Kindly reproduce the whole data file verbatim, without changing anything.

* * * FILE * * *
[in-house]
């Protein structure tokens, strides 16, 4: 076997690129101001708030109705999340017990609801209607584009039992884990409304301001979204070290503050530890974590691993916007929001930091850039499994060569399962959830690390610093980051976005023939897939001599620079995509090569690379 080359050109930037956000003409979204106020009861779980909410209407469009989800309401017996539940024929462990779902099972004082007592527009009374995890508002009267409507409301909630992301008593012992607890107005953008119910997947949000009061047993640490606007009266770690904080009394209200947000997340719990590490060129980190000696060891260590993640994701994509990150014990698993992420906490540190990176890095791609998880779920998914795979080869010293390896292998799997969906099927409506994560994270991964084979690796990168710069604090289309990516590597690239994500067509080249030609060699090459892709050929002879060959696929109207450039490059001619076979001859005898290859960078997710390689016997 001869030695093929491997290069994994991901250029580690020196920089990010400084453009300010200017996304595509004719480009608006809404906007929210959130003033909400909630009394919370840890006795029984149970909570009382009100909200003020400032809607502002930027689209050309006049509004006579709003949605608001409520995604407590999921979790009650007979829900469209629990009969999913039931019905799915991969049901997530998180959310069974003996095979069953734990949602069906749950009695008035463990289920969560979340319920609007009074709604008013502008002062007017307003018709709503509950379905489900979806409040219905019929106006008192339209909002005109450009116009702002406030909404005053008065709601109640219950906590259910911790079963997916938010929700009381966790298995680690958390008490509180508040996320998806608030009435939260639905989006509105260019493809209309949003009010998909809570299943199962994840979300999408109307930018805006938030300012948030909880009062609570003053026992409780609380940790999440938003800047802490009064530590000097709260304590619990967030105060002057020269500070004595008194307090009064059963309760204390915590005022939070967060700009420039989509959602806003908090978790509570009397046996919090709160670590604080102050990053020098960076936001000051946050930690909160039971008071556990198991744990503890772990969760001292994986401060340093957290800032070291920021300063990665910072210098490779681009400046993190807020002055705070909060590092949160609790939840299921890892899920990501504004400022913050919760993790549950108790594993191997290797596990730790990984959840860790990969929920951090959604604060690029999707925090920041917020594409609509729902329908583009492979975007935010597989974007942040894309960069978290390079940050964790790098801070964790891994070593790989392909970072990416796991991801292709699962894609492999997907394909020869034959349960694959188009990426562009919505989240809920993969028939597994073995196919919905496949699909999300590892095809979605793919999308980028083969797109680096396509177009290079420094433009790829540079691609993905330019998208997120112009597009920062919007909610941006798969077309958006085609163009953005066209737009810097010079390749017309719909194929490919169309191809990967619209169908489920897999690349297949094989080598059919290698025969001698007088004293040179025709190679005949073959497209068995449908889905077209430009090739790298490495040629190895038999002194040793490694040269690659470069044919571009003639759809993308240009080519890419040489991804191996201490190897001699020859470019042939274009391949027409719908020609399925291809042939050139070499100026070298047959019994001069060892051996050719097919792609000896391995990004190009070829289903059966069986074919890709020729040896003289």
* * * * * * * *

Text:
[in-house]
């Protein structure tokens, strides 16, 4: 076997690129101001708030109705999340017990609801209607584009039992884990409304301001979204070290503050530890974590691993916007929001930091850039499994060569399962959830690390610093980051976005023939897939001599620079995509090569690379 080359050109930037956000003409979204106020009861779980909410209407469009989800309401017996539940024929462990779902099972004082007592527009009374995890508002009267409507409301909630992301008593012992607890107005953008119910997947949000009061047993640490606007009266770690904080009394209200947000997340719990590490060129980190000696060891260590993640994701994509990150014990698993992420906490540190990176890095791609998880779920998914795979080869010293390896292998799997969906099927409506994560994270991964084979690796990168710069604090289309990516590597690239994500067509080249030609060699090459892709050929002879060959696929109207450039490059001619076979001859005898290859960078997710390689016997 001869030695093929491997290069994994991901250029580690020196920089990010400084453009300010200017996304595509004719480009608006809404906007929210959130003033909400909630009394919370840890006795029984149970909570009382009100909200003020400032809607502002930027689209050309006049509004006579709003949605608001409520995604407590999921979790009650007979829900469209629990009969999913039931019905799915991969049901997530998180959310069974003996095979069953734990949602069906749950009695008035463990289920969560979340319920609007009074709604008013502008002062007017307003018709709503509950379905489900979806409040219905019929106006008192339209909002005109450009116009702002406030909404005053008065709601109640219950906590259910911790079963997916938010929700009381966790298995680690958390008490509180508040996320998806608030009435939260639905989006509105260019493809209309949003009010998909809570299943199962994840979300999408109307930018805006938030300012948030909880009062609570003053026992409780609380940790999440938003800047802490009064530590000097709260304590619990967030105060002057020269500070004595008194307090009064059963309760204390915590005022939070967060700009420039989509959602806003908090978790509570009397046996919090709160670590604080102050990053020098960076936001000051946050930690909160039971008071556990198991744990503890772990969760001292994986401060340093957290800032070291920021300063990665910072210098490779681009400046993190807020002055705070909060590092949160609790939840299921890892899920990501504004400022913050919760993790549950108790594993191997290797596990730790990984959840860790990969929920951090959604604060690029999707925090920041917020594409609509729902329908583009492979975007935010597989974007942040894309960069978290390079940050964790790098801070964790891994070593790989392909970072990416796991991801292709699962894609492999997907394909020869034959349960694959188009990426562009919505989240809920993969028939597994073995196919919905496949699909999300590892095809979605793919999308980028083969797109680096396509177009290079420094433009790829540079691609993905330019998208997120112009597009920062919007909610941006798969077309958006085609163009953005066209737009810097010079390749017309719909194929490919169309191809990967619209169908489920897999690349297949094989080598059919290698025969001698007088004293040179025709190679005949073959497209068995449908889905077209430009090739790298490495040629190895038999002194040793490694040269690659470069044919571009003639759809993308240009080519890419040489991804191996201490190897001699020859470019042939274009391949027409719908020609399925291809042939050139070499100026070298047959019994001069060892051996050719097919792609000896391995990004190009070829289903059966069986074919890709020729040896003289």